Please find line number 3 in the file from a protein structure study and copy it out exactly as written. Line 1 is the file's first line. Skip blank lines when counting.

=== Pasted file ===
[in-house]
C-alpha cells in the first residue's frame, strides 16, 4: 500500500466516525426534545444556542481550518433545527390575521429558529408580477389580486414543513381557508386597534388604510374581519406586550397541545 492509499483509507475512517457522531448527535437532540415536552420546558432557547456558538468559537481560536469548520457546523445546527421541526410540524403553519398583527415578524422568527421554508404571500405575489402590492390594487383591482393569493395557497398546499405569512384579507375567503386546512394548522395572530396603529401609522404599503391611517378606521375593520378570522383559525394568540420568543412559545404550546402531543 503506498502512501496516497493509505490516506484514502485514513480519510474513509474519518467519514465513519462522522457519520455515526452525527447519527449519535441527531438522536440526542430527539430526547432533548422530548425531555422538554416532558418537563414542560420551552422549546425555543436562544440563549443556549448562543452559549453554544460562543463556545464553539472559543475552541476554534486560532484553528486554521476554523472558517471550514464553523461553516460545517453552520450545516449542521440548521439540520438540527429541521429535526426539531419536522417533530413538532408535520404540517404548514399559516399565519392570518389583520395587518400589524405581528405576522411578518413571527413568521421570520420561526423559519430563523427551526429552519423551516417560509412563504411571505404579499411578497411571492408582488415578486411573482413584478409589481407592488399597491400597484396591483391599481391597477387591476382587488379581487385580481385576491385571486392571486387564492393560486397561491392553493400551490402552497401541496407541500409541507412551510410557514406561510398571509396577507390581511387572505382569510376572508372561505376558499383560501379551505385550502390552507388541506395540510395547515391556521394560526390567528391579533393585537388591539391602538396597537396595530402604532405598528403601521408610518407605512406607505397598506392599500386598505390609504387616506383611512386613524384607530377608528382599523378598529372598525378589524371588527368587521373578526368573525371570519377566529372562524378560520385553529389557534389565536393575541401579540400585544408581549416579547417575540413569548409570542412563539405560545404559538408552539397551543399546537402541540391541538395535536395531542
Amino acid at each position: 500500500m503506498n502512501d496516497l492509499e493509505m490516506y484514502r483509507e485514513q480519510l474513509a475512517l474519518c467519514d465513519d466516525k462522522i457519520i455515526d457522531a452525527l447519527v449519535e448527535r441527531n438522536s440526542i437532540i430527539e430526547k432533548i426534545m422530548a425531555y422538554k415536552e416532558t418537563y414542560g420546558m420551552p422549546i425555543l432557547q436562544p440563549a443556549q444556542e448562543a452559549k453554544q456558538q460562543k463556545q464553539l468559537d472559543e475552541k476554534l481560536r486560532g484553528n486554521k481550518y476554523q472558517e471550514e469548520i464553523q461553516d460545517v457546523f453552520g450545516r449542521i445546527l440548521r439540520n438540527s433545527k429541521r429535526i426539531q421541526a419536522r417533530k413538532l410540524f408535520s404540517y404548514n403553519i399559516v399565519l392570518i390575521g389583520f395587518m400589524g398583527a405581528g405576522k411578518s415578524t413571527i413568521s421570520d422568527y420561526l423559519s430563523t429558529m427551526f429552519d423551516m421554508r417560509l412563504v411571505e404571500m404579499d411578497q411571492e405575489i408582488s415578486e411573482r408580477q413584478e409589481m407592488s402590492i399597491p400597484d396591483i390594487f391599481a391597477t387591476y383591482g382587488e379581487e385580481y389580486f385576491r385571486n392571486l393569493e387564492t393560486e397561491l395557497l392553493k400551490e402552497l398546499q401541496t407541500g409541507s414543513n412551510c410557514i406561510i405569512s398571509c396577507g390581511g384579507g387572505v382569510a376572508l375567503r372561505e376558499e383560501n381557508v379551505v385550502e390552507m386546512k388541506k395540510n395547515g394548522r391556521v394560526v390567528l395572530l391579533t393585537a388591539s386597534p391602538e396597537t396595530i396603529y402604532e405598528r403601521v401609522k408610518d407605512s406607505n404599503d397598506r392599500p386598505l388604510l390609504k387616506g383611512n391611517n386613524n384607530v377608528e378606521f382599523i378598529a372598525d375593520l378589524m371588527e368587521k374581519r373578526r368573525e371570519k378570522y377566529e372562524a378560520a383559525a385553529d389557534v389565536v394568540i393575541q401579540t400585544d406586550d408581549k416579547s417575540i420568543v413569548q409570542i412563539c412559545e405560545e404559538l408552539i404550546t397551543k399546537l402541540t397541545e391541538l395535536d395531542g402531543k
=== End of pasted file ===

Amino acid at each position: 500500500m503506498n502512501d496516497l492509499e493509505m490516506y484514502r483509507e485514513q480519510l474513509a475512517l474519518c467519514d465513519d466516525k462522522i457519520i455515526d457522531a452525527l447519527v449519535e448527535r441527531n438522536s440526542i437532540i430527539e430526547k432533548i426534545m422530548a425531555y422538554k415536552e416532558t418537563y414542560g420546558m420551552p422549546i425555543l432557547q436562544p440563549a443556549q444556542e448562543a452559549k453554544q456558538q460562543k463556545q464553539l468559537d472559543e475552541k476554534l481560536r486560532g484553528n486554521k481550518y476554523q472558517e471550514e469548520i464553523q461553516d460545517v457546523f453552520g450545516r449542521i445546527l440548521r439540520n438540527s433545527k429541521r429535526i426539531q421541526a419536522r417533530k413538532l410540524f408535520s404540517y404548514n403553519i399559516v399565519l392570518i390575521g389583520f395587518m400589524g398583527a405581528g405576522k411578518s415578524t413571527i413568521s421570520d422568527y420561526l423559519s430563523t429558529m427551526f429552519d423551516m421554508r417560509l412563504v411571505e404571500m404579499d411578497q411571492e405575489i408582488s415578486e411573482r408580477q413584478e409589481m407592488s402590492i399597491p400597484d396591483i390594487f391599481a391597477t387591476y383591482g382587488e379581487e385580481y389580486f385576491r385571486n392571486l393569493e387564492t393560486e397561491l395557497l392553493k400551490e402552497l398546499q401541496t407541500g409541507s414543513n412551510c410557514i406561510i405569512s398571509c396577507g390581511g384579507g387572505v382569510a376572508l375567503r372561505e376558499e383560501n381557508v379551505v385550502e390552507m386546512k388541506k395540510n395547515g394548522r391556521v394560526v390567528l395572530l391579533t393585537a388591539s386597534p391602538e396597537t396595530i396603529y402604532e405598528r403601521v401609522k408610518d407605512s406607505n404599503d397598506r392599500p386598505l388604510l390609504k387616506g383611512n391611517n386613524n384607530v377608528e378606521f382599523i378598529a372598525d375593520l378589524m371588527e368587521k374581519r373578526r368573525e371570519k378570522y377566529e372562524a378560520a383559525a385553529d389557534v389565536v394568540i393575541q401579540t400585544d406586550d408581549k416579547s417575540i420568543v413569548q409570542i412563539c412559545e405560545e404559538l408552539i404550546t397551543k399546537l402541540t397541545e391541538l395535536d395531542g402531543k